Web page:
London — The slow progress of Africa's migration from analogue to digital broadcasting has been frustrating for everyone in the broadcast industry.
Balancing Act's latest report Analogue to Digital Broadcasting Migration Africa shows there has been some progress but there's still a long way to go. Balancing Act's Head of Research Matthew Dawes looks at whether Africa will reach the finish line just as viewers take their loyalty to other screens.
The ITU's 17th June 2015 deadline for the switchover from analogue to digital migration has long been passed by the vast majority of African Governments, but, a newly released report by Balancing Act does paint a much more positive picture for the digital switchover on the continent. Whilst progress has been slow, indeed for some non-existent, all being well 29 countries and territories out of 56 are expected to have completed their projects, by the end of 2020. That means two-thirds of African households who own a television will have the opportunity to view Free-To-Air broadcasted digital programmes in a few years' time. This is a massive improvement on the 14 million that currently can.
However, the phrases and words to focus on are "have access" and "the opportunity", because having access and the opportunity does not necessarily mean that those 83 million TV households will actually be consuming digital broadcasting content. Unfortunately, one of the significant consequences of the delays in the migration is that it has coincided with the growth of smartphone usage, the arrival of Free-To-Air satellite platforms (particularly in Ghana and Nigeria) and video-on-demand services across the continent.
For many TV households in North Africa, the digital migration passed them by because direct-to-home satellite broadcasts have long been the main way of watching television programmes. That, and the growth of private digital platforms, the rise in video streaming services (in this article we referenced how Netflix is already taking chunks out of DStv's subscriber base in South Africa) and you can see why these delays may well result in a fair dose of "opportunity loss" for public African broadcasters. There are 2 other factors that, also, need to be considered in this increasingly complex web of changes.
The first goes back to one of the key challenges that migration project teams are facing all over the continent - getting the public prepared and equipped for the switchover. By 2020, 83 million households are going to need to equip themselves with the right kit to receive digital signals - a new digitally enabled television, a set top box or decoder and quite possibly a new antenna or dish as well.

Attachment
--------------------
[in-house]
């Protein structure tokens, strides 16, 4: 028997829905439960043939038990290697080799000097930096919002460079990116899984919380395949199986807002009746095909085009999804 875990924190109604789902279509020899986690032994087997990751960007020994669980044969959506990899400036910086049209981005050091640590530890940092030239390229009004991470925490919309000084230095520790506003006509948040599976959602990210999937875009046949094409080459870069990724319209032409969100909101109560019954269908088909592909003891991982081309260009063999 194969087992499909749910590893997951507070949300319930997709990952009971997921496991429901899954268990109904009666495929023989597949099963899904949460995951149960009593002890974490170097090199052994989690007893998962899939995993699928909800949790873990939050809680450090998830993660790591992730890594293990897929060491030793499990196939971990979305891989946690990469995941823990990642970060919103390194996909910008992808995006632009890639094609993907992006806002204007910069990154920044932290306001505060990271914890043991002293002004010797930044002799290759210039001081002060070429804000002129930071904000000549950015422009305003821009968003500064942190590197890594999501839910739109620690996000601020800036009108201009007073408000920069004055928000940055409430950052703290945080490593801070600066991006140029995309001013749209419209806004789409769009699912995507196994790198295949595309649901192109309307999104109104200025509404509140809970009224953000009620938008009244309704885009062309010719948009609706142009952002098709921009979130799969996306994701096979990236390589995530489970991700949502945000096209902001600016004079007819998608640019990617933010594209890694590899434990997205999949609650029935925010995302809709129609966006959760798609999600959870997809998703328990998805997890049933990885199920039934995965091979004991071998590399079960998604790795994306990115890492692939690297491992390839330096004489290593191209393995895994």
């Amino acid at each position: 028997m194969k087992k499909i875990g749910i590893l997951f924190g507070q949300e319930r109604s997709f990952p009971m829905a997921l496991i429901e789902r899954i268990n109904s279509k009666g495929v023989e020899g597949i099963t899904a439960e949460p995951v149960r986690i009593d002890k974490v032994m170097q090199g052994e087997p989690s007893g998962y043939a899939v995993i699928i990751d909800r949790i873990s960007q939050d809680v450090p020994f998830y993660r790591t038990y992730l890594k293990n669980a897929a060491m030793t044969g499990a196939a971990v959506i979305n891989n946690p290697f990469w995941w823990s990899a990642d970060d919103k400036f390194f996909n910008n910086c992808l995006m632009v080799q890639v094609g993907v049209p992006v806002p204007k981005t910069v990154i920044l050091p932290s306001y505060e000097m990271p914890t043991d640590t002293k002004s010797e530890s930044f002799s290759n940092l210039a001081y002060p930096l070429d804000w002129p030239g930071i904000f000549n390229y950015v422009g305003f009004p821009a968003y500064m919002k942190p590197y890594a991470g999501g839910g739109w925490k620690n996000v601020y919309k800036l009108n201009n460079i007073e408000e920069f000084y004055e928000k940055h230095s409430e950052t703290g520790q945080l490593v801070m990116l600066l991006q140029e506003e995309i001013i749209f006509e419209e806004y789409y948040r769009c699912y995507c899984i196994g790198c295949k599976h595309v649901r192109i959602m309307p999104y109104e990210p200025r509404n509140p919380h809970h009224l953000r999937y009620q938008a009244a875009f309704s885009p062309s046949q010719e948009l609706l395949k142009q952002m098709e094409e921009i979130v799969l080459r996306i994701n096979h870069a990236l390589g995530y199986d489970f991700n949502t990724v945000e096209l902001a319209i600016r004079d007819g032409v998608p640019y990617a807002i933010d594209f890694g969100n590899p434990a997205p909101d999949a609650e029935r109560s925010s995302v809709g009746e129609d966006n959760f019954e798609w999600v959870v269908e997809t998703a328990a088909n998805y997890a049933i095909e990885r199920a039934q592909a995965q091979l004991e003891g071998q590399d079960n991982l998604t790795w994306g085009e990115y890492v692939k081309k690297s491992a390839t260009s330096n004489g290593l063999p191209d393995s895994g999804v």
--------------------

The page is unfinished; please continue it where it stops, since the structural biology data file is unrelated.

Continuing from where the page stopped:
That is a major undertaking and one that is worth a considerable amount of money. Each country is going to have to invest in a widescale communications strategy, they're going to have to source the kit, manage the logistics around supplying it, organise and manage subsidies so people can afford to upgrade. Bearing this in mind the more pertinent question may well be "Will 83 million African households have the right set-up to receive digital broadcasting by 2020?".
The second factor is on the face of it a simpler one: there are only so many hours in a day that a consumer has available to view actual content. Along with the coincidental growth of video-on-demand there has also been a massive rise in other competing content that users may well chose to consume over television. Social media has obviously seen a huge rise in growth since that 2015 ITU deadline. The number of ways that you can now listen to music, play games, shop and read the news will all ultimately eat away at those precious viewing hours.
The irony of the situation for broadcasters is that the bigger picture, the driving force behind the switchover was the freeing up of spectrum that could then be allocated to 4G and 5G mobile telephony networks. Increased connectivity and increased competition, which will in turn drive usage on smartphones is just going to make the user experience of those devices even more attractive.
On the plus side, whilst the migration from analogue to digital broadcasting may not deliver the benefits to Free-To-Air broadcasters that were hoped, all in all it will create a much improvement and varied content consumption landscape for citizens across the continent. Watching a publicly broadcast HD programme with excellent audio, through a set top box, connected to a widescreen television, with an upgraded antenna on the roof will just be one of the options available to them.
However, the bigger challenge remains. In each of the countries where the migration has been completed there are now significantly more channels: who is going to pay for the content that will need to fill these channels?